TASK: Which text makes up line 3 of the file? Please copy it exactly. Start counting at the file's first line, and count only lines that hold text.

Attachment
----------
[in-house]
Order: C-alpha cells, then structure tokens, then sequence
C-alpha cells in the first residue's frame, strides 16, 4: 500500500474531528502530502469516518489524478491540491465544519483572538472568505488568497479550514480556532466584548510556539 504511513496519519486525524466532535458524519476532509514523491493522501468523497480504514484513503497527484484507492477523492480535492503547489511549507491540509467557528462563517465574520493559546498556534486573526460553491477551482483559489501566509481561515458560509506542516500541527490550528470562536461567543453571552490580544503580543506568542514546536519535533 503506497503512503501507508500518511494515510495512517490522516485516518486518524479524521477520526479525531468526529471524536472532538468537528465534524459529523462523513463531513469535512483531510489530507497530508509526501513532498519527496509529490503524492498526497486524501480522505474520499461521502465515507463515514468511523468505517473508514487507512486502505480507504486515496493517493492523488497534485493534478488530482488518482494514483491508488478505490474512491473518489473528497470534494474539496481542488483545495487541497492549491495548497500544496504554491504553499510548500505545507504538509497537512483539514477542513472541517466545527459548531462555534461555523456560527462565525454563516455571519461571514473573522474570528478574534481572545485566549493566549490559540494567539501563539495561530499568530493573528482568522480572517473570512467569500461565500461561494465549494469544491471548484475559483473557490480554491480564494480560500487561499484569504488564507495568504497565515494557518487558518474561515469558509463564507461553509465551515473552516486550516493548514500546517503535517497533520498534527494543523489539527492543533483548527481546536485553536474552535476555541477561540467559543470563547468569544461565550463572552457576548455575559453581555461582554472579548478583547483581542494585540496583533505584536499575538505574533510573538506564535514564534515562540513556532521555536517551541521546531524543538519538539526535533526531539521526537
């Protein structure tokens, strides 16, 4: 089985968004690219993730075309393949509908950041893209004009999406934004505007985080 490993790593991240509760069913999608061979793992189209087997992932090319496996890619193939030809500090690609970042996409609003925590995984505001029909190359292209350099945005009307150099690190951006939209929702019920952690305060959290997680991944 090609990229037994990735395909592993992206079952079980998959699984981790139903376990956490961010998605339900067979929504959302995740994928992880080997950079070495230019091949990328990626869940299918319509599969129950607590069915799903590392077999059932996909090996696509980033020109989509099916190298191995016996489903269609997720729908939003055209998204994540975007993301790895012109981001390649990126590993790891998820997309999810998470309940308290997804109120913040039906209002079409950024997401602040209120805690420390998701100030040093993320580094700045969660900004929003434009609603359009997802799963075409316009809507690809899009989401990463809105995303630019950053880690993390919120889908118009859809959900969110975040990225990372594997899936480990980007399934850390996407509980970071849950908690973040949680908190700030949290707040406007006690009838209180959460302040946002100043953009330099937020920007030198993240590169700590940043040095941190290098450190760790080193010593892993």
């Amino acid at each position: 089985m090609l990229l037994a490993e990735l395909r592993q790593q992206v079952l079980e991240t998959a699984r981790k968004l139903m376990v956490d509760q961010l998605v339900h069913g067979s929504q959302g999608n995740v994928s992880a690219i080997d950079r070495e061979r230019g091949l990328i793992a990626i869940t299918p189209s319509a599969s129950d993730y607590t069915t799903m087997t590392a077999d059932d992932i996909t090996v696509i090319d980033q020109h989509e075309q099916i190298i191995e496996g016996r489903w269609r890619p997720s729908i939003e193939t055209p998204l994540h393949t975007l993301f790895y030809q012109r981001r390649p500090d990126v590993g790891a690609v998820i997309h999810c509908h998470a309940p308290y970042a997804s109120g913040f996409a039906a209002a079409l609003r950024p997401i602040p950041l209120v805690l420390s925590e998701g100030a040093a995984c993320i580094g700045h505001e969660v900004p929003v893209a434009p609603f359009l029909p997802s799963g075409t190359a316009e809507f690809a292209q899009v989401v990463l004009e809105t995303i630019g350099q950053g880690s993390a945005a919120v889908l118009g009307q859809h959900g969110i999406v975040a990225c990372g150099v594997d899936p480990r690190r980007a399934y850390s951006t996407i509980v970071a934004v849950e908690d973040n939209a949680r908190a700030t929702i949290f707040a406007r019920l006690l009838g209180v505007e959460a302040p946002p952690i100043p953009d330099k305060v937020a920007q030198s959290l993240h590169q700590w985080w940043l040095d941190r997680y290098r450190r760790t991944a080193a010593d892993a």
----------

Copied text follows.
C-alpha cells in the first residue's frame, strides 16, 4: 500500500474531528502530502469516518489524478491540491465544519483572538472568505488568497479550514480556532466584548510556539 504511513496519519486525524466532535458524519476532509514523491493522501468523497480504514484513503497527484484507492477523492480535492503547489511549507491540509467557528462563517465574520493559546498556534486573526460553491477551482483559489501566509481561515458560509506542516500541527490550528470562536461567543453571552490580544503580543506568542514546536519535533 503506497503512503501507508500518511494515510495512517490522516485516518486518524479524521477520526479525531468526529471524536472532538468537528465534524459529523462523513463531513469535512483531510489530507497530508509526501513532498519527496509529490503524492498526497486524501480522505474520499461521502465515507463515514468511523468505517473508514487507512486502505480507504486515496493517493492523488497534485493534478488530482488518482494514483491508488478505490474512491473518489473528497470534494474539496481542488483545495487541497492549491495548497500544496504554491504553499510548500505545507504538509497537512483539514477542513472541517466545527459548531462555534461555523456560527462565525454563516455571519461571514473573522474570528478574534481572545485566549493566549490559540494567539501563539495561530499568530493573528482568522480572517473570512467569500461565500461561494465549494469544491471548484475559483473557490480554491480564494480560500487561499484569504488564507495568504497565515494557518487558518474561515469558509463564507461553509465551515473552516486550516493548514500546517503535517497533520498534527494543523489539527492543533483548527481546536485553536474552535476555541477561540467559543470563547468569544461565550463572552457576548455575559453581555461582554472579548478583547483581542494585540496583533505584536499575538505574533510573538506564535514564534515562540513556532521555536517551541521546531524543538519538539526535533526531539521526537